Nearly all of the remaining $1.8 million will be funded through a 30-year no-interest loan through the state-run Environmental Facilities Corporations.
Merrihew said the extensive grant funds will ensure that, if the project is approved by voters, it could move forward at the target cost to taxpayers: $362 annually per single-family home or equivalent dwelling unit. Commercial and institutional users would pay a higher rate.
"To me, if the referendum is in the positive, we're ready to move forward," said Merrihew. "If it is decided that it is not the time or the project isn't right for the town, we will pick up our pieces and go onto another project."
Merrihew said the project addresses environmental concerns while opening up the hamlet for future economic development. He noted how many properties in the business district would require municipal sewer to invest in desired growth.
"You have two choices in the Adirondacks," said Merrihew. "You can plan and invest in the future growth of your town, or you can settle for a slow but sure demise."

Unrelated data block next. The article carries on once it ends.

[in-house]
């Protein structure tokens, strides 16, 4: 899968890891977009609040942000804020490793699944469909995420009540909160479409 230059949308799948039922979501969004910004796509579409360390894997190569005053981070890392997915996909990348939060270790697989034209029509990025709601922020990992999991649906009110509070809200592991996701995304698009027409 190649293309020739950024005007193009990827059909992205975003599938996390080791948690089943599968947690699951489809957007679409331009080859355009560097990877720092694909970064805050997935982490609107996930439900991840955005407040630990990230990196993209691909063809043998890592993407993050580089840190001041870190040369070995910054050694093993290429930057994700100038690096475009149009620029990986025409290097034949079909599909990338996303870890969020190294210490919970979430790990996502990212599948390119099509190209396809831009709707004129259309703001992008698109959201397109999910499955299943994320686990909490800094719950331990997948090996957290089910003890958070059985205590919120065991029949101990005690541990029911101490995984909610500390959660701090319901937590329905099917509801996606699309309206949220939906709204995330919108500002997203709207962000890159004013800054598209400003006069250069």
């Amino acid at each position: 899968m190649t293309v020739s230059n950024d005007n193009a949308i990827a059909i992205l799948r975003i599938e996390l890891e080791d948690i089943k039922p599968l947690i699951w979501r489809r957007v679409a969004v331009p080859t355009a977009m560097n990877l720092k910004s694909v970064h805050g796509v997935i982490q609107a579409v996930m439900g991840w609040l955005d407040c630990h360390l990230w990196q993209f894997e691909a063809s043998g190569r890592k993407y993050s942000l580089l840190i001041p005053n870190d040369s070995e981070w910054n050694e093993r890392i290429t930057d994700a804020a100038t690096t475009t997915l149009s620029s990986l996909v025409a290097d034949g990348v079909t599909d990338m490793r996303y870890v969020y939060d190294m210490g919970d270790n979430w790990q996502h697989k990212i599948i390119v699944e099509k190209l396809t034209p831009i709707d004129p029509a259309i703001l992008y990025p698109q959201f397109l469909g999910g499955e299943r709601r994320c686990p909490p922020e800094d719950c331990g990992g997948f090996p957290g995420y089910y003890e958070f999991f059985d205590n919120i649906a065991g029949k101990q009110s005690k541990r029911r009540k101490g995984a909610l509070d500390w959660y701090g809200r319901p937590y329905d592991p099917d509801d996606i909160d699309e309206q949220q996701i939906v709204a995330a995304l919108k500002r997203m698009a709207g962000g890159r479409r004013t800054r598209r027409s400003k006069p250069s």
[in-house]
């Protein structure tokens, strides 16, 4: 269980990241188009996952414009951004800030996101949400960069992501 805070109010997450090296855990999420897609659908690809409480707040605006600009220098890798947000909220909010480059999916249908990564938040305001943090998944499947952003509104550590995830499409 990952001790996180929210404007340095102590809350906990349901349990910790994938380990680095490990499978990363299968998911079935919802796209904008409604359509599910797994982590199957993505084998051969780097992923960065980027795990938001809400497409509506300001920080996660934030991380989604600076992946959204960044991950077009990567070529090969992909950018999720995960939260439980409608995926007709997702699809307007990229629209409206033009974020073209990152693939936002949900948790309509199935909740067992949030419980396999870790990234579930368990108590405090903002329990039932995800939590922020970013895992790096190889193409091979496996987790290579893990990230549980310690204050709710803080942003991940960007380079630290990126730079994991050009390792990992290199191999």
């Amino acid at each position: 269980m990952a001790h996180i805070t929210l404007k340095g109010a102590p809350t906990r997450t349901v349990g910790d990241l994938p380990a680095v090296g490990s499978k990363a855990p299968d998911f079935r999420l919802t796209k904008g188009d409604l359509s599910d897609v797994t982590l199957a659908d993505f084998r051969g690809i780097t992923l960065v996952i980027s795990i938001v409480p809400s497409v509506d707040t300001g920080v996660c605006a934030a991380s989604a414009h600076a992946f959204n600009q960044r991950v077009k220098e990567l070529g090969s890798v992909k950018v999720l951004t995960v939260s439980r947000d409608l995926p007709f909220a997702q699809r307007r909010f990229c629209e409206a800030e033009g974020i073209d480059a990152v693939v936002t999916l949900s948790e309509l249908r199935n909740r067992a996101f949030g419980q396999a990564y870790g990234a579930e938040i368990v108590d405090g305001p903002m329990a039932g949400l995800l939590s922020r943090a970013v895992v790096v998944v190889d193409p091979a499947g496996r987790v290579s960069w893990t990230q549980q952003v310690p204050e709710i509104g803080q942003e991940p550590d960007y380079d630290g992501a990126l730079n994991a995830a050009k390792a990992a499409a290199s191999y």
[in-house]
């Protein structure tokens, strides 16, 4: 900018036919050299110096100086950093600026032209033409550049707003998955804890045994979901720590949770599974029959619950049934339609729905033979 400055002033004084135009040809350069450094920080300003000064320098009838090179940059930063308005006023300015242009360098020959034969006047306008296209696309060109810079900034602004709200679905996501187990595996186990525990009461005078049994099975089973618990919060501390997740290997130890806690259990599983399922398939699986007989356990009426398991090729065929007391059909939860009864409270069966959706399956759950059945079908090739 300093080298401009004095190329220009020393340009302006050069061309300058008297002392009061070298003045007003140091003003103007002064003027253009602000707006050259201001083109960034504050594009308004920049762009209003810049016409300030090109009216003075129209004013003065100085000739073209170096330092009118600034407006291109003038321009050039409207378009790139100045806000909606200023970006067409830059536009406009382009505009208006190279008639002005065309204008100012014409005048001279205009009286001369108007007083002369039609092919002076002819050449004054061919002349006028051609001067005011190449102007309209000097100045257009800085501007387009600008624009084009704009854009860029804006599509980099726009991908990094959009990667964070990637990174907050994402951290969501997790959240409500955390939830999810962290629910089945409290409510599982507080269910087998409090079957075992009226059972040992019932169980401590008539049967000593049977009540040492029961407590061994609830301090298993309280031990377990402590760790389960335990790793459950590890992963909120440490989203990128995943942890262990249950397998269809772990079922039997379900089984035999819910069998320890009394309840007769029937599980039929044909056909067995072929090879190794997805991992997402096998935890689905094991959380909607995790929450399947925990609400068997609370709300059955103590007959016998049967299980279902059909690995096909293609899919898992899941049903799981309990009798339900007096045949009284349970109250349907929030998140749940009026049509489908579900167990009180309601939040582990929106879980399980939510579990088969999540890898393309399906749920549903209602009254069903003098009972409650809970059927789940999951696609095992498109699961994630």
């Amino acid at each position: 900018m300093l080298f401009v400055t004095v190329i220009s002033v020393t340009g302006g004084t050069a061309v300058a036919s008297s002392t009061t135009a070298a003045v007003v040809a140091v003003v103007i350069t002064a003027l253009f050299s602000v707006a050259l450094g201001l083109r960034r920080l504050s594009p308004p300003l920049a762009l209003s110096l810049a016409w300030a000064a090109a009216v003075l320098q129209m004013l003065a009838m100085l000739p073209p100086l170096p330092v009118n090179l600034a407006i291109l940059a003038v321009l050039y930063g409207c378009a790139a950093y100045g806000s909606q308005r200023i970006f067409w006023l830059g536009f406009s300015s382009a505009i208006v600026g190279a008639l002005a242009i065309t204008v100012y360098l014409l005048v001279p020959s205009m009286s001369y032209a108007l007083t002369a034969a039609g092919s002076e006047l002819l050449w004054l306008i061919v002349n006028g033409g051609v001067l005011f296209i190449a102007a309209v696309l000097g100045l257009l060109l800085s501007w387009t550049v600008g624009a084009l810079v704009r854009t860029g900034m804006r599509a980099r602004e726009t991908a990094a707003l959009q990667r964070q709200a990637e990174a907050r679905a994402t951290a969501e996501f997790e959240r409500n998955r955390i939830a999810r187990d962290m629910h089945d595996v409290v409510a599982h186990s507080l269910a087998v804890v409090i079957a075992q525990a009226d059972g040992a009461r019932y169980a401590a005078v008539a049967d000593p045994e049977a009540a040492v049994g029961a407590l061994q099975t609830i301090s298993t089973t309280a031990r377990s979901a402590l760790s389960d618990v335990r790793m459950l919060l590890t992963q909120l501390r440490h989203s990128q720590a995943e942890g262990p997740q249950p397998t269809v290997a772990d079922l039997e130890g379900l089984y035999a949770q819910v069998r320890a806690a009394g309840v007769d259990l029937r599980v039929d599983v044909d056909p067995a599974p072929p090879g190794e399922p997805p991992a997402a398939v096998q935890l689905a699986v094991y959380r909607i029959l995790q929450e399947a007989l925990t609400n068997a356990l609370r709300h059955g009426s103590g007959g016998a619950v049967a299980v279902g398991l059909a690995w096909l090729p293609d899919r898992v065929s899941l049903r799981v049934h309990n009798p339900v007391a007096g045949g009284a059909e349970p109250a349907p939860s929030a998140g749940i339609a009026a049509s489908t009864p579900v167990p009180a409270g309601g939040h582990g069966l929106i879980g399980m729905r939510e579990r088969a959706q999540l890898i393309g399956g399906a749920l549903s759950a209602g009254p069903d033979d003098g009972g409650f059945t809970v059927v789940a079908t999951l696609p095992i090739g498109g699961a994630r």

Another major concern, said Merrihew, is the future of the county-owned Horace Nye Home. If the facility relocates, a resolution at the county level stipulates that it must be to a municipality that has a public wastewater treatment system in place.
"That's probably the more sobering reality," said Merrihew. "It's job retention."
Voting will take place Monday, Jan. 25 from 4-8 p.m. at the Elizabethtown Town Hall. Voters in the referendum must own property within the proposed district. Each property owner is granted one vote regardless of whether they own multiple properties within the district. Each owner of a jointly-owned property may vote in the referendum. For more information on voter qualification, call the Elizabethtown Town Hall at 873-6555.